Disposable, Autonomic, Energy-Converting Ion Channel Sensor Materials
Technical Report,01 Sep 2012,31 Oct 2018
MICHIGAN UNIV ANN ARBOR ANN ARBOR United States
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The objective of this 5-year project was to develop autonomous, ion channel-based biosensors, and achieving this goal required both invention and innovation on multiple, parallel fronts. First, we needed to design, synthesize and characterize a novel class of biomembrane forming materials. The tetraether lipids resulting from our work were inspired by naturally occurring Archaeal lipids and we show how they have many unique biophysical and biochemical properties. Second, we needed develop new cell penetrating peptides that would work with these materials, and then improve existing methods to measure membrane leakage in a more quantitative and reproducible manner. The third innovation was to build devices that could provide either chemiluminescent or photovoltaic readouts in response to our biochemical signals. Lastly, using kirigami and origami-inspired techniques, we developed a hydrogel-based battery that produces electricity in a fashion similar to the electric eel. These batteries are biocompatible, transparent and rechargeable, and they are poised to inspire a completely new class of devices. Taken together, these findings represent significant advances in several areas and they will impact future research in materials science, chemistry, biochemistry and biophysics.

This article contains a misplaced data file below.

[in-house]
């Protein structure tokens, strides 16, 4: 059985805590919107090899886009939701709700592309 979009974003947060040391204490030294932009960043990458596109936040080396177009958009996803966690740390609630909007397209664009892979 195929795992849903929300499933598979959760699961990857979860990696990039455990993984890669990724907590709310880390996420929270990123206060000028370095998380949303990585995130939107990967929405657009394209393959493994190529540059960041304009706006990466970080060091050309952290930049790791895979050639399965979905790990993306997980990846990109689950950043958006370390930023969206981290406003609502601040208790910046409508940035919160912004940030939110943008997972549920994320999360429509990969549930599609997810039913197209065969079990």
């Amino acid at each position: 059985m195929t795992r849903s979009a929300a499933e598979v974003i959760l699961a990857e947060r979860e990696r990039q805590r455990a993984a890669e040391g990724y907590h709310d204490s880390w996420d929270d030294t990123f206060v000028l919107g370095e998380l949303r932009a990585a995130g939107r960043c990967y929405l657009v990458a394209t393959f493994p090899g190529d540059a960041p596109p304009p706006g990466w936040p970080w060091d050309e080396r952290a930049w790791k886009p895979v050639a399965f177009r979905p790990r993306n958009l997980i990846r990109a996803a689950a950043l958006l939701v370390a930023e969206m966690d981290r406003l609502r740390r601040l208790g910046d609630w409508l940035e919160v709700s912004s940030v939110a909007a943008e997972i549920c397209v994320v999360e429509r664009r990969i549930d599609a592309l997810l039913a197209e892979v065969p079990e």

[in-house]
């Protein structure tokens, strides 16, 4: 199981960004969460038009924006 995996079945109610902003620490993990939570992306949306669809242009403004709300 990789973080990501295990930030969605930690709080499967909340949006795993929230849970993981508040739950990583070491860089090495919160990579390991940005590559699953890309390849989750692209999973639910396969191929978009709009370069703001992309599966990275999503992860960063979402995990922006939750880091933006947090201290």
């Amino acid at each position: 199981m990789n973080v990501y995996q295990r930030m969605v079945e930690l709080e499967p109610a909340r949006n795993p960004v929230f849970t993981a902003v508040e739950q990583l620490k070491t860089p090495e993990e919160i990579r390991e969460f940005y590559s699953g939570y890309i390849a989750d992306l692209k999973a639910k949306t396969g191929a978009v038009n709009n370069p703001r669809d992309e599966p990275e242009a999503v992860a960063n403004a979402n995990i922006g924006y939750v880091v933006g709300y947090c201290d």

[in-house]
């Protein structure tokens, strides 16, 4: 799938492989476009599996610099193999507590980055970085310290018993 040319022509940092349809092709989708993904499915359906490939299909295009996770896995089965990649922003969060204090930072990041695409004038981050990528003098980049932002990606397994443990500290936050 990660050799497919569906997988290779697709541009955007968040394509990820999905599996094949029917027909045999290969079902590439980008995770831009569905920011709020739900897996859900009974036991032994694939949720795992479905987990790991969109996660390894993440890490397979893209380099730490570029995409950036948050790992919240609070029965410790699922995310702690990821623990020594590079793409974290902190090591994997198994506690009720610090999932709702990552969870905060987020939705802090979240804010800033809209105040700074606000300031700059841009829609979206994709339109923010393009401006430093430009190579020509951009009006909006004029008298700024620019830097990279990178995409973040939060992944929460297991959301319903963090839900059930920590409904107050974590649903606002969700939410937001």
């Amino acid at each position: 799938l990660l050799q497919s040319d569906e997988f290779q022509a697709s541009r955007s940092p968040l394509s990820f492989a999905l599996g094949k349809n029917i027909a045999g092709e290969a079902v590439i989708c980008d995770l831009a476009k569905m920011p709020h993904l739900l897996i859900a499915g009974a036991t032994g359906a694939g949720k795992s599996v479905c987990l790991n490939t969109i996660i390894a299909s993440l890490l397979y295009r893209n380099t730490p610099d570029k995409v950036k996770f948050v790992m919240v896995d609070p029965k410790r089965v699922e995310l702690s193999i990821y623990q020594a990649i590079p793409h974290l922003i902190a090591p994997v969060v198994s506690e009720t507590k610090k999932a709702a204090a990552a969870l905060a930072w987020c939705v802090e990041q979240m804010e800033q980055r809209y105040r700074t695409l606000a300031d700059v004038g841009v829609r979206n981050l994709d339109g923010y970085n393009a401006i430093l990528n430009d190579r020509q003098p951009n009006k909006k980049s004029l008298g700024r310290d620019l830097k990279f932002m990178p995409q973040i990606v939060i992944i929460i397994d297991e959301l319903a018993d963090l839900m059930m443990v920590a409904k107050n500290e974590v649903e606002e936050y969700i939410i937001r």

- Biomedical Instrumentation and Bioengineering
- Electric Power Production and Distribution